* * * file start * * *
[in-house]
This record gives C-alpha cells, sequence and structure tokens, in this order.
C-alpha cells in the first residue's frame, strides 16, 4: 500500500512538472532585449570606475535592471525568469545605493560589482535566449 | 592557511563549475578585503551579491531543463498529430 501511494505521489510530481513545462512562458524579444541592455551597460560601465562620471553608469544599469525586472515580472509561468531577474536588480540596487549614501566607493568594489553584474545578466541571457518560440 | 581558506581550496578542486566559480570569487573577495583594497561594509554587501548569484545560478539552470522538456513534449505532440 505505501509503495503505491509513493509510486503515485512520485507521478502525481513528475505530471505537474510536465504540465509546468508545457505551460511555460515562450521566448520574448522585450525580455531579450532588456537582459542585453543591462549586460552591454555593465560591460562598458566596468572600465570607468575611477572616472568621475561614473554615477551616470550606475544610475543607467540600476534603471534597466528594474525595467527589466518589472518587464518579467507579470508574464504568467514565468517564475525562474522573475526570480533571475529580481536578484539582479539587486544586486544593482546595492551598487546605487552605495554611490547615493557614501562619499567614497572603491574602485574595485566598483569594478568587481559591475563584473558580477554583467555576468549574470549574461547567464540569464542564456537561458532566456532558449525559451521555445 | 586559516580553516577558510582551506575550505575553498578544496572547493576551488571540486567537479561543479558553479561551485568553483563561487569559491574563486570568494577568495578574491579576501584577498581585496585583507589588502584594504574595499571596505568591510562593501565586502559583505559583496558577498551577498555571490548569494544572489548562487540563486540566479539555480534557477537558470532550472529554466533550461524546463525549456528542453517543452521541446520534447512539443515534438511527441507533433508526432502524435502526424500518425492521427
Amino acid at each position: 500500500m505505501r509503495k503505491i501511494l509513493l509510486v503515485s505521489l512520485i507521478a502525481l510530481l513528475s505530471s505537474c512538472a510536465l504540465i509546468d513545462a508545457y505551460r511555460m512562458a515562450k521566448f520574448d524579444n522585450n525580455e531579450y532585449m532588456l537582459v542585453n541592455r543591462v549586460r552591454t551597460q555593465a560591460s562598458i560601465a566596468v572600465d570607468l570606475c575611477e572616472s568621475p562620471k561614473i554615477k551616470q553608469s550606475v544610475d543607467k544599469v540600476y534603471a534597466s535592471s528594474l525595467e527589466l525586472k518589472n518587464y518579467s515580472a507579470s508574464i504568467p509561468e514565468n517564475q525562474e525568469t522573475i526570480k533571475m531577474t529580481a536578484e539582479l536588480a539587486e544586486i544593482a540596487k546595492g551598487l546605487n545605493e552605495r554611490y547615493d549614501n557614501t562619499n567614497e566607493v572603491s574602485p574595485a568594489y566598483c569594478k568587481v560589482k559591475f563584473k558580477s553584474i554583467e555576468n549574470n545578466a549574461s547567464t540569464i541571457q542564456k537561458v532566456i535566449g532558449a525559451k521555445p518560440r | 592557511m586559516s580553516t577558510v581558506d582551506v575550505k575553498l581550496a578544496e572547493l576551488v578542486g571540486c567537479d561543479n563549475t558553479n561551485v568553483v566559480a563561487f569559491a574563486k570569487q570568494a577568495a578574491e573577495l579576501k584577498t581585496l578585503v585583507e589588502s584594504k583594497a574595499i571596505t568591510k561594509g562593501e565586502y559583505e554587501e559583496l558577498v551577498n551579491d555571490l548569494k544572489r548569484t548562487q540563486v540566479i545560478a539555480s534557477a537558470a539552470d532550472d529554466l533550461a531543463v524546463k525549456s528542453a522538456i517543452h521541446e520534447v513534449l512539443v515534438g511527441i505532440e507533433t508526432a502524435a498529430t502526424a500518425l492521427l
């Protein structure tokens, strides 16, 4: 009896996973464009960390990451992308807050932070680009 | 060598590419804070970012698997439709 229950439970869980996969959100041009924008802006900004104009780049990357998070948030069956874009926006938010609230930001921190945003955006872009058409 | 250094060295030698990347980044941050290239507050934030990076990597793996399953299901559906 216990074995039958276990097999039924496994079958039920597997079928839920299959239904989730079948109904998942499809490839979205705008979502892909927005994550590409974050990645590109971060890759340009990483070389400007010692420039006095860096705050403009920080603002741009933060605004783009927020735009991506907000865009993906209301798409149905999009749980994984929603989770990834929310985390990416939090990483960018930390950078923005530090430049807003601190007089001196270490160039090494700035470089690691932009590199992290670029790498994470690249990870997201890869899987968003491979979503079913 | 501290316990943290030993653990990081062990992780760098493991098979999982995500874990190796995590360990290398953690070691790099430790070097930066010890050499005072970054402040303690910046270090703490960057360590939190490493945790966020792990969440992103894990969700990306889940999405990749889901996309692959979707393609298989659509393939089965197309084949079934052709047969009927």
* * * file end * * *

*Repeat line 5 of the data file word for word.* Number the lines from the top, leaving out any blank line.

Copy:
């Protein structure tokens, strides 16, 4: 009896996973464009960390990451992308807050932070680009 | 060598590419804070970012698997439709 229950439970869980996969959100041009924008802006900004104009780049990357998070948030069956874009926006938010609230930001921190945003955006872009058409 | 250094060295030698990347980044941050290239507050934030990076990597793996399953299901559906 216990074995039958276990097999039924496994079958039920597997079928839920299959239904989730079948109904998942499809490839979205705008979502892909927005994550590409974050990645590109971060890759340009990483070389400007010692420039006095860096705050403009920080603002741009933060605004783009927020735009991506907000865009993906209301798409149905999009749980994984929603989770990834929310985390990416939090990483960018930390950078923005530090430049807003601190007089001196270490160039090494700035470089690691932009590199992290670029790498994470690249990870997201890869899987968003491979979503079913 | 501290316990943290030993653990990081062990992780760098493991098979999982995500874990190796995590360990290398953690070691790099430790070097930066010890050499005072970054402040303690910046270090703490960057360590939190490493945790966020792990969440992103894990969700990306889940999405990749889901996309692959979707393609298989659509393939089965197309084949079934052709047969009927």